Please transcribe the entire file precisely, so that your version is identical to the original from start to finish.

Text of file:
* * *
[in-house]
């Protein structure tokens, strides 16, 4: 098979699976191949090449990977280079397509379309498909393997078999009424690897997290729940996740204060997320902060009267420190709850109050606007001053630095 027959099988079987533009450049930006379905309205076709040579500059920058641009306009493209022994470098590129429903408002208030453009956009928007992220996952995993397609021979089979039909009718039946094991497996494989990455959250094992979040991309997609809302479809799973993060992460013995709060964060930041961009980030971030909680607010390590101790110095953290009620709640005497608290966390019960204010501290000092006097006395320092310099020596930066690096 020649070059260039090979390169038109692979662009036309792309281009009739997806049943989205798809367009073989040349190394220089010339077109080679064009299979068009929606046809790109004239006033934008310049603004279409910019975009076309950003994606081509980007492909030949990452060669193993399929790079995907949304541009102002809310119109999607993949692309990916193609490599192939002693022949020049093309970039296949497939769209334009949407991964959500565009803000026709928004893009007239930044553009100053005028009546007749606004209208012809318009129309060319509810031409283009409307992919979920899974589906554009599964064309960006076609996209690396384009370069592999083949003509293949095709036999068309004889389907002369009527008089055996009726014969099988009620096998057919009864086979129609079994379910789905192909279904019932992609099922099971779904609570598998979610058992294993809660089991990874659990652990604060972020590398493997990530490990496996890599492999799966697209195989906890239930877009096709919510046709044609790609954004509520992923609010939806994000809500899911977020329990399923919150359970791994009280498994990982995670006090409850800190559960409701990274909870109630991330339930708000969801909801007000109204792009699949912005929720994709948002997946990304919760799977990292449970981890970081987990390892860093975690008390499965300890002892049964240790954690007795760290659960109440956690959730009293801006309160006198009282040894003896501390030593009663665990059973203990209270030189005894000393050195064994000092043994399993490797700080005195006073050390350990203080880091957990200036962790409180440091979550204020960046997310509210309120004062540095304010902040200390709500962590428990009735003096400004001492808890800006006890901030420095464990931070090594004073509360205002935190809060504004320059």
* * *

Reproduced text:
[in-house]
């Protein structure tokens, strides 16, 4: 098979699976191949090449990977280079397509379309498909393997078999009424690897997290729940996740204060997320902060009267420190709850109050606007001053630095 027959099988079987533009450049930006379905309205076709040579500059920058641009306009493209022994470098590129429903408002208030453009956009928007992220996952995993397609021979089979039909009718039946094991497996494989990455959250094992979040991309997609809302479809799973993060992460013995709060964060930041961009980030971030909680607010390590101790110095953290009620709640005497608290966390019960204010501290000092006097006395320092310099020596930066690096 020649070059260039090979390169038109692979662009036309792309281009009739997806049943989205798809367009073989040349190394220089010339077109080679064009299979068009929606046809790109004239006033934008310049603004279409910019975009076309950003994606081509980007492909030949990452060669193993399929790079995907949304541009102002809310119109999607993949692309990916193609490599192939002693022949020049093309970039296949497939769209334009949407991964959500565009803000026709928004893009007239930044553009100053005028009546007749606004209208012809318009129309060319509810031409283009409307992919979920899974589906554009599964064309960006076609996209690396384009370069592999083949003509293949095709036999068309004889389907002369009527008089055996009726014969099988009620096998057919009864086979129609079994379910789905192909279904019932992609099922099971779904609570598998979610058992294993809660089991990874659990652990604060972020590398493997990530490990496996890599492999799966697209195989906890239930877009096709919510046709044609790609954004509520992923609010939806994000809500899911977020329990399923919150359970791994009280498994990982995670006090409850800190559960409701990274909870109630991330339930708000969801909801007000109204792009699949912005929720994709948002997946990304919760799977990292449970981890970081987990390892860093975690008390499965300890002892049964240790954690007795760290659960109440956690959730009293801006309160006198009282040894003896501390030593009663665990059973203990209270030189005894000393050195064994000092043994399993490797700080005195006073050390350990203080880091957990200036962790409180440091979550204020960046997310509210309120004062540095304010902040200390709500962590428990009735003096400004001492808890800006006890901030420095464990931070090594004073509360205002935190809060504004320059």